Archive for April, 2013

Doing History in Public

Alison Clark Efford, assistant professor of US immigration history, discusses her experiences teaching the history of German immigrants in Milwaukee to the public and shares her thoughts on the challenges academic historians face when engaging with public audiences.

Some historians spend considerable time regretting that members of our profession do not do more to reach out to the public. I must confess to finding the kvetching somewhat bewildering.

efford cover

I look around and see many of my colleagues doing impressive history in public. We could start with the writing. To my eye, many historians write accessibly and sometime even powerfully. I think of all the blogging—here of course, but also on sites such as the New York Times. Check out the NYT Civil War blog, for example. And take a look at the books coming out of presses such as the University of North Carolina Press and Harvard University Press these days. You might be surprised by the work that scholars are doing to communicate to a wider audience.

I am perfectly content with the fact that we history professors also write densely footnoted tomes that sit on library shelves for years. Eventually, someone usually comes along to popularize an historian’s insight. I value the tome and appreciate the popularizer. The public depends on both for access to high-quality history. I have a personal stake in the historical profession—I love my job. Even if I did not, however, I would still want to live in a society where some people engaged in seriously researching history without thinking about book sales.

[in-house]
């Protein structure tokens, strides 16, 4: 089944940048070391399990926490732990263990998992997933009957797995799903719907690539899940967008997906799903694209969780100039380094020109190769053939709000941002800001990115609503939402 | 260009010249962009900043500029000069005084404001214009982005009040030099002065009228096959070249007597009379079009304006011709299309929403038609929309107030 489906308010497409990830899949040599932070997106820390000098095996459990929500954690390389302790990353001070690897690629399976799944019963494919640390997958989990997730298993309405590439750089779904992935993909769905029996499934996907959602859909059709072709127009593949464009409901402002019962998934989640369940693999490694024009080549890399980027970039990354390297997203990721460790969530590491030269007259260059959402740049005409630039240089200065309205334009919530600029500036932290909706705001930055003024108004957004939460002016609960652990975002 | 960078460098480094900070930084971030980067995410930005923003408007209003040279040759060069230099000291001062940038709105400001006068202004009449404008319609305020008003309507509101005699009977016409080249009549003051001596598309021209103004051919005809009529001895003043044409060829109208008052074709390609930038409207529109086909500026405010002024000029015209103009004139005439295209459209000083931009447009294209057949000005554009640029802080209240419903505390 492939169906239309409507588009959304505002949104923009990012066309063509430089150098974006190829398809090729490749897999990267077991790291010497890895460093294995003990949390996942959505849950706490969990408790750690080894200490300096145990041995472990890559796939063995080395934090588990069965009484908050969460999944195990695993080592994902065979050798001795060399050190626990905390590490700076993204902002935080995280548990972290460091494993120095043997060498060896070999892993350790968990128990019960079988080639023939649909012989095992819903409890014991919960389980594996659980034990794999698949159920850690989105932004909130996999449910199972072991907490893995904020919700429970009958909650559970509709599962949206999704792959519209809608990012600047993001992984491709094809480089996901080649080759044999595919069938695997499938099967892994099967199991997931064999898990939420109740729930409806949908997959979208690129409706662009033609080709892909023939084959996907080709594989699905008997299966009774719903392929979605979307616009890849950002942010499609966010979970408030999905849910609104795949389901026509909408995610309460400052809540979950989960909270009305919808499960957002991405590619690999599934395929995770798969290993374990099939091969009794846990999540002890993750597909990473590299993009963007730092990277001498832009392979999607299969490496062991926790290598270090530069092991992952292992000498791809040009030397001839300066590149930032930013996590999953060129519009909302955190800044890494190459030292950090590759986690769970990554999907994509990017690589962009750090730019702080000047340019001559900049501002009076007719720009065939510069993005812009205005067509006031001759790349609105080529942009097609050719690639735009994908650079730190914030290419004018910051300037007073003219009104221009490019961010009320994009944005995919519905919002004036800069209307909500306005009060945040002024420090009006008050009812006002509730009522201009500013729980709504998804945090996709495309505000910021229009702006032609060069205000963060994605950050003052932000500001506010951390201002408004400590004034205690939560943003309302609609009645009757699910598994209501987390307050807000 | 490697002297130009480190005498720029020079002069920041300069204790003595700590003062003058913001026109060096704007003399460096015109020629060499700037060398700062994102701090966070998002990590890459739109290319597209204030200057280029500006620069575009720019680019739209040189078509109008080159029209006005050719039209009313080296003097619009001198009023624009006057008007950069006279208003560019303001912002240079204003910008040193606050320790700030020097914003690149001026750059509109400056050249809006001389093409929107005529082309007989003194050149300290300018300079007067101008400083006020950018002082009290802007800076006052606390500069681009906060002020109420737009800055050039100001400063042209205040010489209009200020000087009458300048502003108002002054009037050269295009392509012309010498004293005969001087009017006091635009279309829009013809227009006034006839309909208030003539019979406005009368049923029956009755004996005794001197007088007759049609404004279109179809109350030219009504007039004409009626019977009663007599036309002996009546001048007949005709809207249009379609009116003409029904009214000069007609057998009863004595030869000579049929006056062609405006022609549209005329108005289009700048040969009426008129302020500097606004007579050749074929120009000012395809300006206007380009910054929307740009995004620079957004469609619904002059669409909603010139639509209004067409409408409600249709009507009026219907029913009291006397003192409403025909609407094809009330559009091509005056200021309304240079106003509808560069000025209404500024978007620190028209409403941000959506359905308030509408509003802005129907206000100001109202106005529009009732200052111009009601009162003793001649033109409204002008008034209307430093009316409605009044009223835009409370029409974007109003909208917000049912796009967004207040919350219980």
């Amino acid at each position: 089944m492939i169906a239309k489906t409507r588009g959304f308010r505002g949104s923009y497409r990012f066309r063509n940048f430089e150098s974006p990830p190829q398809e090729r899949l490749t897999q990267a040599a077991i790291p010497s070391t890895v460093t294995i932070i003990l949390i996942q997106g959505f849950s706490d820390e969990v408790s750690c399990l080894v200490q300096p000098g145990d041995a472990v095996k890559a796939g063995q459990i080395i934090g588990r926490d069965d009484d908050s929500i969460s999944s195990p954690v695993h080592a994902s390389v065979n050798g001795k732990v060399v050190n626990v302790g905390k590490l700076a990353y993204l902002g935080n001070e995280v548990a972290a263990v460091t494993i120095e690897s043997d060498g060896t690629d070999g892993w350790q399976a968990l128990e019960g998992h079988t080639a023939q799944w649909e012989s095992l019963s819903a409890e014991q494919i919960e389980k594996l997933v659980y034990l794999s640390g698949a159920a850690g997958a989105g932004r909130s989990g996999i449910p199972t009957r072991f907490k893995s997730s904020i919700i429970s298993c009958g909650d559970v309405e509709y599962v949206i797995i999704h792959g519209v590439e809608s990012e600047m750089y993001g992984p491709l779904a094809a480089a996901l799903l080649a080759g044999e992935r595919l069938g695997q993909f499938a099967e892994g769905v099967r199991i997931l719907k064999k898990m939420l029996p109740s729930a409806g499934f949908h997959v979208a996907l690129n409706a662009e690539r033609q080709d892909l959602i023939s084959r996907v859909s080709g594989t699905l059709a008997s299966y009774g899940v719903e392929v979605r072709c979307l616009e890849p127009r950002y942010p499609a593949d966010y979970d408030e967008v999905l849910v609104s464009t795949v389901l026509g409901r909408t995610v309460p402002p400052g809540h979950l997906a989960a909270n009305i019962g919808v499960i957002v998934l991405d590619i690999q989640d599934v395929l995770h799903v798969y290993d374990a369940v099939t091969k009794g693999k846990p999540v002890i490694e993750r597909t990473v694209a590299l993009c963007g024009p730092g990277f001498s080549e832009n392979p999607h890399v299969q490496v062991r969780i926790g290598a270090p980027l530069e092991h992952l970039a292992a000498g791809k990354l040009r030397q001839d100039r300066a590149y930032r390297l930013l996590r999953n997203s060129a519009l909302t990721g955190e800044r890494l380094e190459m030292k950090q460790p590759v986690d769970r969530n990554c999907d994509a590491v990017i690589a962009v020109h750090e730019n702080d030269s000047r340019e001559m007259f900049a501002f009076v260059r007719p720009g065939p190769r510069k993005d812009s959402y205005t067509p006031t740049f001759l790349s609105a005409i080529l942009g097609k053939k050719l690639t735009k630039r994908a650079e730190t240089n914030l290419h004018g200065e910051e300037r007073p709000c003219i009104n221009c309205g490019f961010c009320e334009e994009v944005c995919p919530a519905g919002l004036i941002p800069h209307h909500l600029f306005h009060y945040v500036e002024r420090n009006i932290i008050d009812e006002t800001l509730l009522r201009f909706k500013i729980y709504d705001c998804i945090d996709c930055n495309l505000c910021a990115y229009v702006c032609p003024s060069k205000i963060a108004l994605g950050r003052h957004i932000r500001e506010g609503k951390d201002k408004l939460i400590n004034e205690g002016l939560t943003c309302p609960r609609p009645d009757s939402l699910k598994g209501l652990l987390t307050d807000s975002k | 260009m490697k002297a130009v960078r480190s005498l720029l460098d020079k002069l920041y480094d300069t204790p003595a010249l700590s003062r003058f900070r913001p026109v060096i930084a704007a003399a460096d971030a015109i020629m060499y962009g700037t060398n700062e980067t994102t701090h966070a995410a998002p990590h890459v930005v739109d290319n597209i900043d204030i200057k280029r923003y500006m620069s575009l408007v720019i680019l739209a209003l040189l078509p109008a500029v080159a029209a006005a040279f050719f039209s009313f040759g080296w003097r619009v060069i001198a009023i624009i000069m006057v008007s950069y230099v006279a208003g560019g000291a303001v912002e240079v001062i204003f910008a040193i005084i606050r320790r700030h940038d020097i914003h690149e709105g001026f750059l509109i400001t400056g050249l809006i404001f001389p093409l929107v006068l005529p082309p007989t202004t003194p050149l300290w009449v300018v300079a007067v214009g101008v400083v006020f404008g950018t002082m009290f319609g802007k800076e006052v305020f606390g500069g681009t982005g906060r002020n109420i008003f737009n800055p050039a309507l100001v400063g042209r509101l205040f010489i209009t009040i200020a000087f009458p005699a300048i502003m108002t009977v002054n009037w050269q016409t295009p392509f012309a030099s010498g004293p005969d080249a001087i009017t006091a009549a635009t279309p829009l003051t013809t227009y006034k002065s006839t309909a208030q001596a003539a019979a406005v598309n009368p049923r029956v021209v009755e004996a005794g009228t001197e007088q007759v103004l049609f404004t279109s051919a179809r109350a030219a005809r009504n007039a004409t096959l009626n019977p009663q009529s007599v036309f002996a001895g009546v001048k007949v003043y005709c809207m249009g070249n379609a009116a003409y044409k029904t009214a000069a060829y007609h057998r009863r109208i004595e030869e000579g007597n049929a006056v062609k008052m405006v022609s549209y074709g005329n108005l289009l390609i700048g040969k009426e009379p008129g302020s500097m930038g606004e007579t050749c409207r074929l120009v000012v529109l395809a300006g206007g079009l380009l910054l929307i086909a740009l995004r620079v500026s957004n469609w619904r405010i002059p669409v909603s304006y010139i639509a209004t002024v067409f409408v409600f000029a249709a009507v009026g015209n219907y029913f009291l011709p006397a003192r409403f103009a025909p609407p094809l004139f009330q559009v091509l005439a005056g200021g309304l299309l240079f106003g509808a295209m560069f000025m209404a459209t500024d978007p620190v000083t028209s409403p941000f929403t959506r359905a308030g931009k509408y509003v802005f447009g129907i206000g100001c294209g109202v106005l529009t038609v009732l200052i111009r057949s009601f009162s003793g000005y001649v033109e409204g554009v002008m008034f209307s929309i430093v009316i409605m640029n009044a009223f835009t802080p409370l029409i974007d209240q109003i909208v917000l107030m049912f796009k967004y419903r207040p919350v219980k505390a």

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“Engaging Islam and Muslims: Interdisciplinary Perspectives” Conference

Phillip Naylor, our professor of North African and Middle Eastern history, provides a recap of an interdisciplinary conference recently held at Marquette.

I collaborated with Professors Irfan Omar (Theology), Richard Taylor (Philosophy), and Louise Cainkar (Social and Cultural Sciences) and organized a conference on 19-20 March titled “Engaging Islam and Muslims: Interdisciplinary Perspectives.” It was funded by a Helen Way Klingler College of Arts and Sciences “Multidisciplinary Development Grant.” The conference showcased Marquette students and the Middle East and North Africa (MENA) faculty. The grant allowed us to invite the participation of Dr. Aminah Beverly McCloud, Director of the Islamic World Studies Program and Professor of Islamic Studies at DePaul University, and Dr. John P. Entelis, the Chair of the Political Science Department and Director of the Middle East Studies Program at Fordham University. Entelis is also the president of the American Institute for Maghrib Studies (AIMS). Marquette is an institutional member of AIMS and the Middle East Studies Association (MESA).

Continue reading ‘“Engaging Islam and Muslims: Interdisciplinary Perspectives” Conference’

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